Philippe may be particularly suited for a documentary deep-dive in retrospect. To start, the director has a pronounced affinity for horror by his own admission. “I’ve been fascinated with horror since I was kid,” he told Ars. “It’s an essential genre. It’s the one genre that makes you confront your fears, and I think that understanding one’s fears is a way to understand yourself better.” And with his prior work, Philippe has shown he’s capable of revisiting a beloved film icon and finding new angles. He made a splash in 2017 with , a smart, fascinating deconstruction of the infamous shower scene in Alfred Hitchcock’s . Another of his documentaries, , debuted at the Venice Film Festival last month, and that film is a deep dive into the making of William Friedkin’s 1973 horror classic, It consists largely of extensive interviews with Friedkin himself interspersed with clips from the movie—very much focusing on Friedkin’s perspective.
But takes a different approach from both of those films. Philippe initially wanted to do something similar to , theoretically deconstructing ‘s chest-burster scene, but he soon realized it wouldn’t work. “I realized that and resonate with audiences for completely different reasons,” he said. “What was it about the chest-burster that shocked audiences? I think it goes back to our ancient past. So my film had to be an origin story, a mythological take on Ridley Scott’s .”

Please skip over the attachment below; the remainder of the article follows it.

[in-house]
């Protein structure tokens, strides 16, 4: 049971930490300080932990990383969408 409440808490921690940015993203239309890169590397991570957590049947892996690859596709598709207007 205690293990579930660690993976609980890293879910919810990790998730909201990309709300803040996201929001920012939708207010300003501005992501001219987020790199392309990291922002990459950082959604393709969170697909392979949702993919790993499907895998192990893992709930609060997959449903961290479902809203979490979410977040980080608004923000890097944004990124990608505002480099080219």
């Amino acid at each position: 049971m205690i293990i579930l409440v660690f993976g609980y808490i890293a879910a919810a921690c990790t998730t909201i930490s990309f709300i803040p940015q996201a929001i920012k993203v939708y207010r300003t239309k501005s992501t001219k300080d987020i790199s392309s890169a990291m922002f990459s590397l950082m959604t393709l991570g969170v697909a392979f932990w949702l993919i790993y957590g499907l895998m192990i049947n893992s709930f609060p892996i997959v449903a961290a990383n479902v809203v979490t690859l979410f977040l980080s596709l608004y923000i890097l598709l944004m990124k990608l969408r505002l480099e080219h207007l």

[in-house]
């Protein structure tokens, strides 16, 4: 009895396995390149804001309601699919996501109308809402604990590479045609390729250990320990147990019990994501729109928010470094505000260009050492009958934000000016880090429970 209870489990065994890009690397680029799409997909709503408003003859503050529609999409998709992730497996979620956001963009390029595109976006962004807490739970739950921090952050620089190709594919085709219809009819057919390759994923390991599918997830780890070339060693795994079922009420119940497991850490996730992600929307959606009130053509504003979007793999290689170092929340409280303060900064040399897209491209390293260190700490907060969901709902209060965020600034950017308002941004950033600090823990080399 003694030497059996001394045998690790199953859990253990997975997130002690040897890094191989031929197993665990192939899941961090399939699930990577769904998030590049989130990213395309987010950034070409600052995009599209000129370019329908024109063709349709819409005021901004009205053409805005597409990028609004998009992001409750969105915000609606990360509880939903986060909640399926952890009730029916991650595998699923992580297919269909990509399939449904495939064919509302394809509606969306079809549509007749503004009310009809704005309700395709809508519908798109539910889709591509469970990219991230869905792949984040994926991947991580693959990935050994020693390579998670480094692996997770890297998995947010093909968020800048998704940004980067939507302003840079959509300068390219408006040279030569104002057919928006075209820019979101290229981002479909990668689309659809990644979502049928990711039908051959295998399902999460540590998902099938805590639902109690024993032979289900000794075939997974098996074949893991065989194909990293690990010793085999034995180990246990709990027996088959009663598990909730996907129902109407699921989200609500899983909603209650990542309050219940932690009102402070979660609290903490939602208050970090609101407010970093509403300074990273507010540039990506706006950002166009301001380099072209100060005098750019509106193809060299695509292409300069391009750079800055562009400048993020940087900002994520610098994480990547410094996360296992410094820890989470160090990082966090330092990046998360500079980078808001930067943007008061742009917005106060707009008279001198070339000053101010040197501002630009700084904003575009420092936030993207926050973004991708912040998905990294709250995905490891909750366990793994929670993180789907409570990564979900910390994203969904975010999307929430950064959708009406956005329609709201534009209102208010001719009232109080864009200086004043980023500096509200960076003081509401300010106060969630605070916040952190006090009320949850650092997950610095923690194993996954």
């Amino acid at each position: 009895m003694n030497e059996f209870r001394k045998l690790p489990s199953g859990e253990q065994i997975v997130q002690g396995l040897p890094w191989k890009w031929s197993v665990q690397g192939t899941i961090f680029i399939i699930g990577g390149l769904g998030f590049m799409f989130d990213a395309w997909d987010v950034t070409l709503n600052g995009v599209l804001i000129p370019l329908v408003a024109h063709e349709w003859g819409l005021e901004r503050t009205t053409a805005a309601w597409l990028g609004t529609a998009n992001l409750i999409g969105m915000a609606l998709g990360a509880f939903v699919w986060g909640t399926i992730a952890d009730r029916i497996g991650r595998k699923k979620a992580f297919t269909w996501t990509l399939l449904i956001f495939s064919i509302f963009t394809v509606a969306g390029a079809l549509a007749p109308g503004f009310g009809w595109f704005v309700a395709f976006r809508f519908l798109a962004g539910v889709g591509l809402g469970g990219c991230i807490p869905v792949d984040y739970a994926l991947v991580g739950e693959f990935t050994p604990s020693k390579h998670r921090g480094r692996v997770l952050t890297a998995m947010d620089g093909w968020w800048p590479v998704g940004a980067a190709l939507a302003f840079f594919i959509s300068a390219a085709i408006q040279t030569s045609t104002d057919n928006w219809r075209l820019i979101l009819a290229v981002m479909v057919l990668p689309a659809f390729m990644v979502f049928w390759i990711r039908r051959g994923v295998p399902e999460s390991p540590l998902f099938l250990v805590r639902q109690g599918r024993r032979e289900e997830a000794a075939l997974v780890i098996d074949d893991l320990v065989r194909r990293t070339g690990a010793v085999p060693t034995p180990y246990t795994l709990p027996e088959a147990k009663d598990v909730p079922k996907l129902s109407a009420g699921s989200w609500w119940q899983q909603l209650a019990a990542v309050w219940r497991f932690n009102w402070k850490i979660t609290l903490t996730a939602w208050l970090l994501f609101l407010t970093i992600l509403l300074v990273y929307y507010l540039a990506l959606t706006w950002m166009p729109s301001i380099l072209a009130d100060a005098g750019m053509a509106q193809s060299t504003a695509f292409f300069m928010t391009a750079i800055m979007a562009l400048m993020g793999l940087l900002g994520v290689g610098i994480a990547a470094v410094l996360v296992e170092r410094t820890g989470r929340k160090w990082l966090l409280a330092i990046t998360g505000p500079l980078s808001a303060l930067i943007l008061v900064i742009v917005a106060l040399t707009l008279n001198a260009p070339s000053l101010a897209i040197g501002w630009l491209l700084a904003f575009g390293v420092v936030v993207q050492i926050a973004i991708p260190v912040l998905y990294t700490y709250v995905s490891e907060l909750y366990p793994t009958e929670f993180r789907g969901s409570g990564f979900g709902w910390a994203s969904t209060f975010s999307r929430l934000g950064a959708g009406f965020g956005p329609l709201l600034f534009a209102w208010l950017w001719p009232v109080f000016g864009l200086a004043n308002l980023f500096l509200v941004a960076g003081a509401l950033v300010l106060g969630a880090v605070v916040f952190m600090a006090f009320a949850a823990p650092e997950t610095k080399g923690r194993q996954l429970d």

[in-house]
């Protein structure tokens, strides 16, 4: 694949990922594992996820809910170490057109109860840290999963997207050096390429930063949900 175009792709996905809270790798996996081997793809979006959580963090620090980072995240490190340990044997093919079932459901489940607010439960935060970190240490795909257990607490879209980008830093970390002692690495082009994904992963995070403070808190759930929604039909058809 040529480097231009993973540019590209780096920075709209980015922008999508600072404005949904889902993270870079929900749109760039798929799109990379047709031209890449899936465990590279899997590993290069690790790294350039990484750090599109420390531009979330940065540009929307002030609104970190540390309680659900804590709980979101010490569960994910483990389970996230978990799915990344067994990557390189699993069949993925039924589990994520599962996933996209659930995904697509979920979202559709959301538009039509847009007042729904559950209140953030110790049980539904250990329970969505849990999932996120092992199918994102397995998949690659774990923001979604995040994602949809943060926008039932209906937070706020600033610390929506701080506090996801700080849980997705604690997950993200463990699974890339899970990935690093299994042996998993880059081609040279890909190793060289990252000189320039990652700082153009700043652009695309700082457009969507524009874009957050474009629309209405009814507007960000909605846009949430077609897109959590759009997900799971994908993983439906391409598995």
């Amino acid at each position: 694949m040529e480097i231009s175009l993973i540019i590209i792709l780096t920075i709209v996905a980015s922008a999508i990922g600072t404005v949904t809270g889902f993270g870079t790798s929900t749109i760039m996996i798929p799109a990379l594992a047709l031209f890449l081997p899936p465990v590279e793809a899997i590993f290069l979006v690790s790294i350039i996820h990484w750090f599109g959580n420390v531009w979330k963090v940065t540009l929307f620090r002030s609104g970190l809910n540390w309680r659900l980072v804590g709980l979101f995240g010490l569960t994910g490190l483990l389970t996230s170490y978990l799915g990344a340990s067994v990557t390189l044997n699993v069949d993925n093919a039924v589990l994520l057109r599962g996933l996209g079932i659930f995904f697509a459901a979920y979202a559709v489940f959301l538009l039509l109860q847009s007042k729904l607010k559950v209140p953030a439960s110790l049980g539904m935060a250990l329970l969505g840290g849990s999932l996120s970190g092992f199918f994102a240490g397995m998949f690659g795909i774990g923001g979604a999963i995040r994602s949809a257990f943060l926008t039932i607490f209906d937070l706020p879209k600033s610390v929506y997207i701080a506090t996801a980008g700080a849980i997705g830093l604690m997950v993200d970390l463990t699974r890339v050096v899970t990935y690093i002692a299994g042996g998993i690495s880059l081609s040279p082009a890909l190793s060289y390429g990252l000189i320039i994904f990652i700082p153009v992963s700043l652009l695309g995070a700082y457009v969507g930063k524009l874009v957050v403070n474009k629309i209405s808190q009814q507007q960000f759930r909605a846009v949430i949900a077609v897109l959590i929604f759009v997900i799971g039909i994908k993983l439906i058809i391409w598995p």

“There are storytellers who can tune in on the frequency of a particular myth.”
opens with an odd, almost theatrical sequence depicting the three Furies at the Oracle of Delphi in ancient Greece—our first clue that Philippe is exploring much more than just a behind-the-scenes look at the making of a film (much of which is detailed on the film’s extensive Wikipedia page anyway). According to Philippe, opening with such an idiosyncratic scene, so atypical of your standard documentary, was a means of conveying his central theme of our shared cultural dreams and collective mythological unconscious. Certain images, narratives, and other elements in the film resonate with us in ways we can’t quite put a finger on.